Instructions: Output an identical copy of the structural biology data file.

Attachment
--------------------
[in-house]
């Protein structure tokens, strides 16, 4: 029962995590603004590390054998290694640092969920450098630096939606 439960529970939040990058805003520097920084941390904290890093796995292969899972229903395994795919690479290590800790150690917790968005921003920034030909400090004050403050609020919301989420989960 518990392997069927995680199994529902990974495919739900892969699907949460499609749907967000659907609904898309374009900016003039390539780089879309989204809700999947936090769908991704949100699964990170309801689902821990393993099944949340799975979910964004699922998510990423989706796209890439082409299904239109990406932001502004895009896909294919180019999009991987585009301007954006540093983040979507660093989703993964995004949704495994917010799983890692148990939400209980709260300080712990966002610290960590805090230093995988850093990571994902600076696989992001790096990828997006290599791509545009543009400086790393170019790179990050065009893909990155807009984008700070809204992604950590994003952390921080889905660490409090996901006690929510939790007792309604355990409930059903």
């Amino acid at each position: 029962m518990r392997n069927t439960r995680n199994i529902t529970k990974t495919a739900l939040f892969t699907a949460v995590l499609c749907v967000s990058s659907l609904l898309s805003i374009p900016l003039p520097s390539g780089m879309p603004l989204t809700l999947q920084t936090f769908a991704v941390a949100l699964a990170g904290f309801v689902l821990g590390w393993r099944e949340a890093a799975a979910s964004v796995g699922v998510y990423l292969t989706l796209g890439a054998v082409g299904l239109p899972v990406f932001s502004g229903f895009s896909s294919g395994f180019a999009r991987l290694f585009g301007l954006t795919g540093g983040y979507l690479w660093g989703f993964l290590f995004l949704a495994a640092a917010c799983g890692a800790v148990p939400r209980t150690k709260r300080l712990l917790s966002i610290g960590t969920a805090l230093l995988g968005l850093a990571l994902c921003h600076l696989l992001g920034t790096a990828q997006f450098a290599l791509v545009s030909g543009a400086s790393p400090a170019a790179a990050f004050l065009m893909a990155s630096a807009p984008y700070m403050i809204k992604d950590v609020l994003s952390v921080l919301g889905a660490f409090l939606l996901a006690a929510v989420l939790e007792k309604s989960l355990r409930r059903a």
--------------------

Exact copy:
[in-house]
């Protein structure tokens, strides 16, 4: 029962995590603004590390054998290694640092969920450098630096939606 439960529970939040990058805003520097920084941390904290890093796995292969899972229903395994795919690479290590800790150690917790968005921003920034030909400090004050403050609020919301989420989960 518990392997069927995680199994529902990974495919739900892969699907949460499609749907967000659907609904898309374009900016003039390539780089879309989204809700999947936090769908991704949100699964990170309801689902821990393993099944949340799975979910964004699922998510990423989706796209890439082409299904239109990406932001502004895009896909294919180019999009991987585009301007954006540093983040979507660093989703993964995004949704495994917010799983890692148990939400209980709260300080712990966002610290960590805090230093995988850093990571994902600076696989992001790096990828997006290599791509545009543009400086790393170019790179990050065009893909990155807009984008700070809204992604950590994003952390921080889905660490409090996901006690929510939790007792309604355990409930059903």
């Amino acid at each position: 029962m518990r392997n069927t439960r995680n199994i529902t529970k990974t495919a739900l939040f892969t699907a949460v995590l499609c749907v967000s990058s659907l609904l898309s805003i374009p900016l003039p520097s390539g780089m879309p603004l989204t809700l999947q920084t936090f769908a991704v941390a949100l699964a990170g904290f309801v689902l821990g590390w393993r099944e949340a890093a799975a979910s964004v796995g699922v998510y990423l292969t989706l796209g890439a054998v082409g299904l239109p899972v990406f932001s502004g229903f895009s896909s294919g395994f180019a999009r991987l290694f585009g301007l954006t795919g540093g983040y979507l690479w660093g989703f993964l290590f995004l949704a495994a640092a917010c799983g890692a800790v148990p939400r209980t150690k709260r300080l712990l917790s966002i610290g960590t969920a805090l230093l995988g968005l850093a990571l994902c921003h600076l696989l992001g920034t790096a990828q997006f450098a290599l791509v545009s030909g543009a400086s790393p400090a170019a790179a990050f004050l065009m893909a990155s630096a807009p984008y700070m403050i809204k992604d950590v609020l994003s952390v921080l919301g889905a660490f409090l939606l996901a006690a929510v989420l939790e007792k309604s989960l355990r409930r059903a």